For many, many years now, humans have used the Earth’s resources for their own survival and comfort. Ashamedly, we’ve also long abused this one planet of ours in the names of progress and industry. Up until 1970, Americans were slurping leaded gas through massive V8 SUVs, industrial plants belched out smoke and sludge unchecked, and air pollution was commonly accepted as the smell of prosperity. The environment was an afterthought, if a thought at all. Then, Senator Gaylord Nelson of Wisconsin proposed the first Earth Day, a movement that gave voice to an emerging consciousness, one that collectively channeled the human energy and effort being put toward solving these environmental issues we’d caused.
“It was on that day that Americans made it clear that they understood and were deeply concerned over the deterioration of our environment and the mindless dissipation of our resources,” Nelson once wrote. And by the end of that year, the first Earth Day had led to the creation of the United States Environmental Protection Agency (EPA) and the passage of the Clean Air, Clean Water, and Endangered Species Acts. This year, we’ll be celebrating for the 46th time a movement that continues to inspire change, challenge ideas, ignite passion, and motivate people to action.
The Fourth R of Recycling: Renew
While many folks may feel overwhelmed by the unfathomable, worldwide issue of environmental abuses, each of us can make a small difference in fixing those every day. By choosing alternative-energy source options and using recyclable and recycled materials like the ones below, together, we can help renew the earth – one new day at a time.
How many times have you spent the morning cleaning up the lawn and garden, only to pile everything you’ve just raked up into a huge, black, plastic bag just to be thrown away? Too many to count, huh? And not only are all those leaves going to waste (rather can being broken down and re-used as fertilizer), but you’re also introducing a new element of plastic waste into the mix.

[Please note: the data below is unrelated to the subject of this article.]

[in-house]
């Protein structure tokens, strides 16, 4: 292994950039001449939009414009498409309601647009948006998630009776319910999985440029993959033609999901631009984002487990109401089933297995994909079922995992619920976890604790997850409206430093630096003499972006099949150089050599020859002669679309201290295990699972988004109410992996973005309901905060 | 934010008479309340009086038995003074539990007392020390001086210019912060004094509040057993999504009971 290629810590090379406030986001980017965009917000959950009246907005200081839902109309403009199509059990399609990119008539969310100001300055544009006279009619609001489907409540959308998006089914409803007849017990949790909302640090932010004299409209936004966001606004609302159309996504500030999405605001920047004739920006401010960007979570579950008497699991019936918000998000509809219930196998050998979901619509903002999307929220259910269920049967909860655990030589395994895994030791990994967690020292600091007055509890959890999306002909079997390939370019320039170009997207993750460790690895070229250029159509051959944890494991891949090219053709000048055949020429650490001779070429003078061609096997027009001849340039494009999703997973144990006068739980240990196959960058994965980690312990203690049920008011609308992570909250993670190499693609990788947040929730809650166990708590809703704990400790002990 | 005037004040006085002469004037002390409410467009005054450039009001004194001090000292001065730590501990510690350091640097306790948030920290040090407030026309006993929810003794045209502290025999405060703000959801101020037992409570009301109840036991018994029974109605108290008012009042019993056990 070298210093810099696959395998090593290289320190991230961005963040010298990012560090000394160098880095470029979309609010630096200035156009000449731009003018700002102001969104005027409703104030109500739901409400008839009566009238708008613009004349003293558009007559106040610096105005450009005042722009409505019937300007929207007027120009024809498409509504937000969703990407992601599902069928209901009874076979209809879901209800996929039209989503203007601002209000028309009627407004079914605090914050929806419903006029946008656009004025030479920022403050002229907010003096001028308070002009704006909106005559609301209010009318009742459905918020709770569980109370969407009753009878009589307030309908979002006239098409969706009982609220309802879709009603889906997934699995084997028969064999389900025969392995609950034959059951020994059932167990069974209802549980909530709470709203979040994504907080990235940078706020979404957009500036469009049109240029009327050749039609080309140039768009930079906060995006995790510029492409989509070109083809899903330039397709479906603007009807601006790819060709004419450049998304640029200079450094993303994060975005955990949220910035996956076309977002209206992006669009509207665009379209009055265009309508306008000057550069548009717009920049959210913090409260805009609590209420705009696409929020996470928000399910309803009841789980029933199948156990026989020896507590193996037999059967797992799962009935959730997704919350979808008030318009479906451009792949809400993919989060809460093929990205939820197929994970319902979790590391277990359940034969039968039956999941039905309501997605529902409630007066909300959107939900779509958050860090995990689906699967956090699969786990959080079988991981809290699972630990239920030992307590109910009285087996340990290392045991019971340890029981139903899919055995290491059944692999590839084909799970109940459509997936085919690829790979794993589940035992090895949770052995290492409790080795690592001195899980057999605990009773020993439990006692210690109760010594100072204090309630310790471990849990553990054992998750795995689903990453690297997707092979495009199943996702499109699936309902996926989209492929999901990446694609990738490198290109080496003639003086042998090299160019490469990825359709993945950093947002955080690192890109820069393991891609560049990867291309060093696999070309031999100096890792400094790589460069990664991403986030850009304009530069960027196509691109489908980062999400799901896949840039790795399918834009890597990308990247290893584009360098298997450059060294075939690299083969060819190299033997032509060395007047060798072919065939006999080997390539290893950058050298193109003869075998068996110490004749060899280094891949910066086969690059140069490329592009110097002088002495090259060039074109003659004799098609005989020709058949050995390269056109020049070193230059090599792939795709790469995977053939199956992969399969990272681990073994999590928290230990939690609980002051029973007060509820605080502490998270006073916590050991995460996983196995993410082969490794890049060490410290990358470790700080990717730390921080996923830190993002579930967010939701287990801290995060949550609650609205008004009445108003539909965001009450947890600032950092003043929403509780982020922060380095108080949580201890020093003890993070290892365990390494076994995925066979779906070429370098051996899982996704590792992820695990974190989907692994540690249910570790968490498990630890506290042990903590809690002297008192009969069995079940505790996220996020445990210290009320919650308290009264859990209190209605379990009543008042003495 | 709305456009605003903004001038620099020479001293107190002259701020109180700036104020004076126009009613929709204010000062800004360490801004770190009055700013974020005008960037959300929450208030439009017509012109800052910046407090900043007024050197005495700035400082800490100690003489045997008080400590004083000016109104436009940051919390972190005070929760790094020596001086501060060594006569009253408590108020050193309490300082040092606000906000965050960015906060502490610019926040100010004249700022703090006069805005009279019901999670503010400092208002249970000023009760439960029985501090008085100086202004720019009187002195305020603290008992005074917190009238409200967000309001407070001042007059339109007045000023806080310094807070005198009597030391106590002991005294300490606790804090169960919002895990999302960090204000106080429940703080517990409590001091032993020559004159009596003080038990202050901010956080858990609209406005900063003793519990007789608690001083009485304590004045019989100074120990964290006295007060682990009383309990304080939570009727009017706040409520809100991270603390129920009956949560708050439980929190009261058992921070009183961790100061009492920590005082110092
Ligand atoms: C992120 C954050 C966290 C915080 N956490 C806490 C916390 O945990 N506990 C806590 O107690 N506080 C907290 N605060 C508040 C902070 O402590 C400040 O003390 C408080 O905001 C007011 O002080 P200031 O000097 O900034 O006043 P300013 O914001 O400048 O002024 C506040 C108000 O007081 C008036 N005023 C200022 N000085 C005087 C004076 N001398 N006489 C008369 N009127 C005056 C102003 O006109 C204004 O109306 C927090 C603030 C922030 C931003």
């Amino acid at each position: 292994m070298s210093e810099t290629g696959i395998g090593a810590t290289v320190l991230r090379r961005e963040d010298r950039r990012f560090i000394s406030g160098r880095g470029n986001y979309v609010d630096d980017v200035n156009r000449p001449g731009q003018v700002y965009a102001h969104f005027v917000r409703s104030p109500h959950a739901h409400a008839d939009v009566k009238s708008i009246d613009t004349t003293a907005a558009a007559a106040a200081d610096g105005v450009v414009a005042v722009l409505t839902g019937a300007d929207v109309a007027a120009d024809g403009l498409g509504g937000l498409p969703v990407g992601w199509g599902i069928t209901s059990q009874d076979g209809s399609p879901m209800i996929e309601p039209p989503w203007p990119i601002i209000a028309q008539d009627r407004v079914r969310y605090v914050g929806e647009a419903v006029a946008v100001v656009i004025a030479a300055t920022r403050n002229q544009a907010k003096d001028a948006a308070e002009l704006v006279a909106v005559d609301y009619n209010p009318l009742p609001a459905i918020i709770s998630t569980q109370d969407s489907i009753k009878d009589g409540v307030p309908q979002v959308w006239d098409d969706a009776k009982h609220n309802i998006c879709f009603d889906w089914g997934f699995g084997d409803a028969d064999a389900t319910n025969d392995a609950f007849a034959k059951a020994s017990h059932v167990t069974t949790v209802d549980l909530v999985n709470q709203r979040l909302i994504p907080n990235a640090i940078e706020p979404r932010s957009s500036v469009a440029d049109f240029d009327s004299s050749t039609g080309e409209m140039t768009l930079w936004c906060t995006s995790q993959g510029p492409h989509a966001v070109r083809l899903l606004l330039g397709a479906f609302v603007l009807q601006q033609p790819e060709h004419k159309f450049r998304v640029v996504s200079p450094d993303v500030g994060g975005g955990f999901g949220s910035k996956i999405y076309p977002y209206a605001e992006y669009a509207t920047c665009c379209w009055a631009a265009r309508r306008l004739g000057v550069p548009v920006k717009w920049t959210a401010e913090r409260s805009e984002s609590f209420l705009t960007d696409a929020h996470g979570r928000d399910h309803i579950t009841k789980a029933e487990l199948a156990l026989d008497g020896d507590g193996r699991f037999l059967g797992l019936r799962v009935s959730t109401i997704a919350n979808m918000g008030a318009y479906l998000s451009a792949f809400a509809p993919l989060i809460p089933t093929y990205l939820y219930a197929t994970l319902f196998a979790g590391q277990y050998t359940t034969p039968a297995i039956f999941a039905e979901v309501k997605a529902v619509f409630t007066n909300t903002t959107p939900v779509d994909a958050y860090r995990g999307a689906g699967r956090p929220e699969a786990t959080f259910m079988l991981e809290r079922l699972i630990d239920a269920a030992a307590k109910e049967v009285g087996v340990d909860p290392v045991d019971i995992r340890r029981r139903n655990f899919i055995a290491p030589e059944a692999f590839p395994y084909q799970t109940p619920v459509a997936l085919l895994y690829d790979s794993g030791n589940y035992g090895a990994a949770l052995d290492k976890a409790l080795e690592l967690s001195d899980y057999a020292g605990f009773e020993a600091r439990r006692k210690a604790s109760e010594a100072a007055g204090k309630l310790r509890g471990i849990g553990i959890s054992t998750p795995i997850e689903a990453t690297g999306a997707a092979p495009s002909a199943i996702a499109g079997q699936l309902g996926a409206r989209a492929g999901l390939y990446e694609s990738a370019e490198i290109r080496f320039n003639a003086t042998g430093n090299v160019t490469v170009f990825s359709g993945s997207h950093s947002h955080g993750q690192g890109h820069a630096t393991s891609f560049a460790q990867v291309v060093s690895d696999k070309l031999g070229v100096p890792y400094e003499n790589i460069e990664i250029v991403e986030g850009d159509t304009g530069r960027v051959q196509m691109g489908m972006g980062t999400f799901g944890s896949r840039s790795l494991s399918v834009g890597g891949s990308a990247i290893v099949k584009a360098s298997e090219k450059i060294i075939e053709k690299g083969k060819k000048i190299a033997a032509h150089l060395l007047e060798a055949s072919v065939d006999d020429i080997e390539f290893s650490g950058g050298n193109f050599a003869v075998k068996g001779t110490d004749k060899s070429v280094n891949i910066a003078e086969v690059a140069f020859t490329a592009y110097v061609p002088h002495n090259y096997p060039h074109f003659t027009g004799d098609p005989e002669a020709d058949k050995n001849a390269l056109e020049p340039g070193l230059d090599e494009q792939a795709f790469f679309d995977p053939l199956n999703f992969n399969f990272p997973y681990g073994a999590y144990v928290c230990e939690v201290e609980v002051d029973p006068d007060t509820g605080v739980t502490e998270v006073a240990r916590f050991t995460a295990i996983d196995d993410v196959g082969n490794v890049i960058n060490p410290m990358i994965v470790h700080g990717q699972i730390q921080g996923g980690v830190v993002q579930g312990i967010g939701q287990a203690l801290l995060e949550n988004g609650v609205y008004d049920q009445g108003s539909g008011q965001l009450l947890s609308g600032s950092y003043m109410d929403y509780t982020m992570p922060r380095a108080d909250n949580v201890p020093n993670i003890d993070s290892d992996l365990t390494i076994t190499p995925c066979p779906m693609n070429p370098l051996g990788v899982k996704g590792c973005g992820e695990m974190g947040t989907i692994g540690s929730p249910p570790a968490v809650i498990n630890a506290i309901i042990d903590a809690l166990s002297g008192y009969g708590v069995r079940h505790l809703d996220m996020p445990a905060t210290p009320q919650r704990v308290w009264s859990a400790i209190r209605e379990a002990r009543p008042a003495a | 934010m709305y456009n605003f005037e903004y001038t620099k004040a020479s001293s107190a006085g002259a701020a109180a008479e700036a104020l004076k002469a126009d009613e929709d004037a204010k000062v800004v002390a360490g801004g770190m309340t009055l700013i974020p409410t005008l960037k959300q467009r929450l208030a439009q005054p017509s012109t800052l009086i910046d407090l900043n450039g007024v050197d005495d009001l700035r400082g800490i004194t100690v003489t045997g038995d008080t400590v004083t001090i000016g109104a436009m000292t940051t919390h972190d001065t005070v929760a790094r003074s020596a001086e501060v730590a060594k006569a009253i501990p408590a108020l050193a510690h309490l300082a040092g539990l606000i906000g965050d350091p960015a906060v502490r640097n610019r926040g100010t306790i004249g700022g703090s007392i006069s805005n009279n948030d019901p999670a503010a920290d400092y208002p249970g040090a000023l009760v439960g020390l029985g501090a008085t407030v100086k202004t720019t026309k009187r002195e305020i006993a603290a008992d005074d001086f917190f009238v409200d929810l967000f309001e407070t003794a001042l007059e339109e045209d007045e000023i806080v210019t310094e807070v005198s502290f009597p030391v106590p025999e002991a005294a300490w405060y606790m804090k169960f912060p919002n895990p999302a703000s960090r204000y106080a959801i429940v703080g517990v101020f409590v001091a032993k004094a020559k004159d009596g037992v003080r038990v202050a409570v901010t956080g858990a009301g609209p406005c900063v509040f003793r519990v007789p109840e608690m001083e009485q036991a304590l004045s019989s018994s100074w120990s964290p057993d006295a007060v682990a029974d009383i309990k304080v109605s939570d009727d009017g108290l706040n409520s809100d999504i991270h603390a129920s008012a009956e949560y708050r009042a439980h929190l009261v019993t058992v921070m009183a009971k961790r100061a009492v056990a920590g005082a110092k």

However, with Stout EcoSafe Compostable Trash Bags, you can have a clean outdoors area around your house without polluting it at the end. These bags are especially engineered for the collection of organic waste such as leaves, twigs, wilted flowers, etc., and they’re a smart, environmentally-responsible alternative to using new, wasteful plastic bags. These will typically degrade in 10 to 45 days and biodegrade in less than 6 months in a commercial compost facility, all without leaving any harmful, toxic residues behind. These sturdy trash bags come in multiple sizes and widths, but keep in mind that they do have a shelf-life – since they are designed to break down over time, whether or not they’ve been filled – so make sure you’ve got some gardening on the horizon when you’re buying.
Think about the 8 cups of water you’re recommended to drink every day. Now think about the 7 billion people across the world who are supposed to be consuming that. If every single person were to drink water from plastic bottles and then discard them for the sake of convenience (like we so often do in America), we’d have new plastic mountains of waste every day.